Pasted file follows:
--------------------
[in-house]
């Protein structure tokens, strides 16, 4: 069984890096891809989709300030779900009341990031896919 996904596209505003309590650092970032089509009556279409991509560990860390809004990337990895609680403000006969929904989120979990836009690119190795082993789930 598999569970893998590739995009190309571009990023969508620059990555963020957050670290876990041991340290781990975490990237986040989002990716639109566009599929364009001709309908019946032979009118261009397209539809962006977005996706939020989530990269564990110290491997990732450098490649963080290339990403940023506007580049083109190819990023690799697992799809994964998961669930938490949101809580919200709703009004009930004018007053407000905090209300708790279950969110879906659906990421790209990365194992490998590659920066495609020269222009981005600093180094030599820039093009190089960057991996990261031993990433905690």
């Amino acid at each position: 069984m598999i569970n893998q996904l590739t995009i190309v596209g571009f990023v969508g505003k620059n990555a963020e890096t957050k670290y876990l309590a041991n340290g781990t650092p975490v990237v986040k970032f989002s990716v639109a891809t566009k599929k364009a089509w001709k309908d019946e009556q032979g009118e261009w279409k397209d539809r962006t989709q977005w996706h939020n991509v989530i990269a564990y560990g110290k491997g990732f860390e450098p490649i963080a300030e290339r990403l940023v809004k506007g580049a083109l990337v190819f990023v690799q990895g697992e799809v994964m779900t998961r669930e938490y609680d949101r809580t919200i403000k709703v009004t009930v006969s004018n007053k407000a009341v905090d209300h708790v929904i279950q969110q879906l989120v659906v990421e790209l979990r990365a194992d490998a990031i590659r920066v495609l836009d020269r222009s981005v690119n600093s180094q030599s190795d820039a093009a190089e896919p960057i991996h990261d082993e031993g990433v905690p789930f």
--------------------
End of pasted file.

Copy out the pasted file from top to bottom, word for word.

[in-house]
């Protein structure tokens, strides 16, 4: 069984890096891809989709300030779900009341990031896919 996904596209505003309590650092970032089509009556279409991509560990860390809004990337990895609680403000006969929904989120979990836009690119190795082993789930 598999569970893998590739995009190309571009990023969508620059990555963020957050670290876990041991340290781990975490990237986040989002990716639109566009599929364009001709309908019946032979009118261009397209539809962006977005996706939020989530990269564990110290491997990732450098490649963080290339990403940023506007580049083109190819990023690799697992799809994964998961669930938490949101809580919200709703009004009930004018007053407000905090209300708790279950969110879906659906990421790209990365194992490998590659920066495609020269222009981005600093180094030599820039093009190089960057991996990261031993990433905690």
């Amino acid at each position: 069984m598999i569970n893998q996904l590739t995009i190309v596209g571009f990023v969508g505003k620059n990555a963020e890096t957050k670290y876990l309590a041991n340290g781990t650092p975490v990237v986040k970032f989002s990716v639109a891809t566009k599929k364009a089509w001709k309908d019946e009556q032979g009118e261009w279409k397209d539809r962006t989709q977005w996706h939020n991509v989530i990269a564990y560990g110290k491997g990732f860390e450098p490649i963080a300030e290339r990403l940023v809004k506007g580049a083109l990337v190819f990023v690799q990895g697992e799809v994964m779900t998961r669930e938490y609680d949101r809580t919200i403000k709703v009004t009930v006969s004018n007053k407000a009341v905090d209300h708790v929904i279950q969110q879906l989120v659906v990421e790209l979990r990365a194992d490998a990031i590659r920066v495609l836009d020269r222009s981005v690119n600093s180094q030599s190795d820039a093009a190089e896919p960057i991996h990261d082993e031993g990433v905690p789930f």